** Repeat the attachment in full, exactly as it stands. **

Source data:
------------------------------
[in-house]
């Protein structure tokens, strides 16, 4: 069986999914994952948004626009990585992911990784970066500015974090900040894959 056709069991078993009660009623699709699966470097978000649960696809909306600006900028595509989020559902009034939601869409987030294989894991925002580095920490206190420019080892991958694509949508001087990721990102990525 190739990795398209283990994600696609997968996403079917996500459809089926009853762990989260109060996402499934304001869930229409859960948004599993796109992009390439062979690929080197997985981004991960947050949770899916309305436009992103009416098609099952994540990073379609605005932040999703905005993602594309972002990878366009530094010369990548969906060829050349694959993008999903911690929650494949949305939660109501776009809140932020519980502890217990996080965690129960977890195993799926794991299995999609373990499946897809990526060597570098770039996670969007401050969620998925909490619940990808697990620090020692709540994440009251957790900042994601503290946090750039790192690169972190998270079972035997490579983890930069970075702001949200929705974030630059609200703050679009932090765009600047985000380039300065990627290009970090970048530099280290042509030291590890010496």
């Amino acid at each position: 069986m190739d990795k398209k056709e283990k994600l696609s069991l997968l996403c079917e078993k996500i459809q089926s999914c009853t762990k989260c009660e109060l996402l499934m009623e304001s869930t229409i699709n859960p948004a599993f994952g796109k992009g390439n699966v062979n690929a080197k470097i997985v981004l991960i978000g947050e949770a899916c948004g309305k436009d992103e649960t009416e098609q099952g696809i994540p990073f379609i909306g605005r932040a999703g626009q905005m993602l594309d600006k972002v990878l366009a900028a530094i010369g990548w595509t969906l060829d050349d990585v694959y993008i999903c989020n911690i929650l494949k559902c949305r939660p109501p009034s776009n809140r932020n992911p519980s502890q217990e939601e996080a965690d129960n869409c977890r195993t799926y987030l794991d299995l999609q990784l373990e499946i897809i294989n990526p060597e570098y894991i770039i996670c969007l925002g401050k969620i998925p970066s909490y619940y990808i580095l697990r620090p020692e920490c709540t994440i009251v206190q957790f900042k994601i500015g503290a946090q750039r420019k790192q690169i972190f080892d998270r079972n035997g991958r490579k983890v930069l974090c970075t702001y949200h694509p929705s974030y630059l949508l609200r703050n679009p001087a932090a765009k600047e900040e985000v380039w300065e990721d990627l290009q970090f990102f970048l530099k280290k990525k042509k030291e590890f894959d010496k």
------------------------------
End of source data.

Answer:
[in-house]
């Protein structure tokens, strides 16, 4: 069986999914994952948004626009990585992911990784970066500015974090900040894959 056709069991078993009660009623699709699966470097978000649960696809909306600006900028595509989020559902009034939601869409987030294989894991925002580095920490206190420019080892991958694509949508001087990721990102990525 190739990795398209283990994600696609997968996403079917996500459809089926009853762990989260109060996402499934304001869930229409859960948004599993796109992009390439062979690929080197997985981004991960947050949770899916309305436009992103009416098609099952994540990073379609605005932040999703905005993602594309972002990878366009530094010369990548969906060829050349694959993008999903911690929650494949949305939660109501776009809140932020519980502890217990996080965690129960977890195993799926794991299995999609373990499946897809990526060597570098770039996670969007401050969620998925909490619940990808697990620090020692709540994440009251957790900042994601503290946090750039790192690169972190998270079972035997490579983890930069970075702001949200929705974030630059609200703050679009932090765009600047985000380039300065990627290009970090970048530099280290042509030291590890010496």
């Amino acid at each position: 069986m190739d990795k398209k056709e283990k994600l696609s069991l997968l996403c079917e078993k996500i459809q089926s999914c009853t762990k989260c009660e109060l996402l499934m009623e304001s869930t229409i699709n859960p948004a599993f994952g796109k992009g390439n699966v062979n690929a080197k470097i997985v981004l991960i978000g947050e949770a899916c948004g309305k436009d992103e649960t009416e098609q099952g696809i994540p990073f379609i909306g605005r932040a999703g626009q905005m993602l594309d600006k972002v990878l366009a900028a530094i010369g990548w595509t969906l060829d050349d990585v694959y993008i999903c989020n911690i929650l494949k559902c949305r939660p109501p009034s776009n809140r932020n992911p519980s502890q217990e939601e996080a965690d129960n869409c977890r195993t799926y987030l794991d299995l999609q990784l373990e499946i897809i294989n990526p060597e570098y894991i770039i996670c969007l925002g401050k969620i998925p970066s909490y619940y990808i580095l697990r620090p020692e920490c709540t994440i009251v206190q957790f900042k994601i500015g503290a946090q750039r420019k790192q690169i972190f080892d998270r079972n035997g991958r490579k983890v930069l974090c970075t702001y949200h694509p929705s974030y630059l949508l609200r703050n679009p001087a932090a765009k600047e900040e985000v380039w300065e990721d990627l290009q970090f990102f970048l530099k280290k990525k042509k030291e590890f894959d010496k």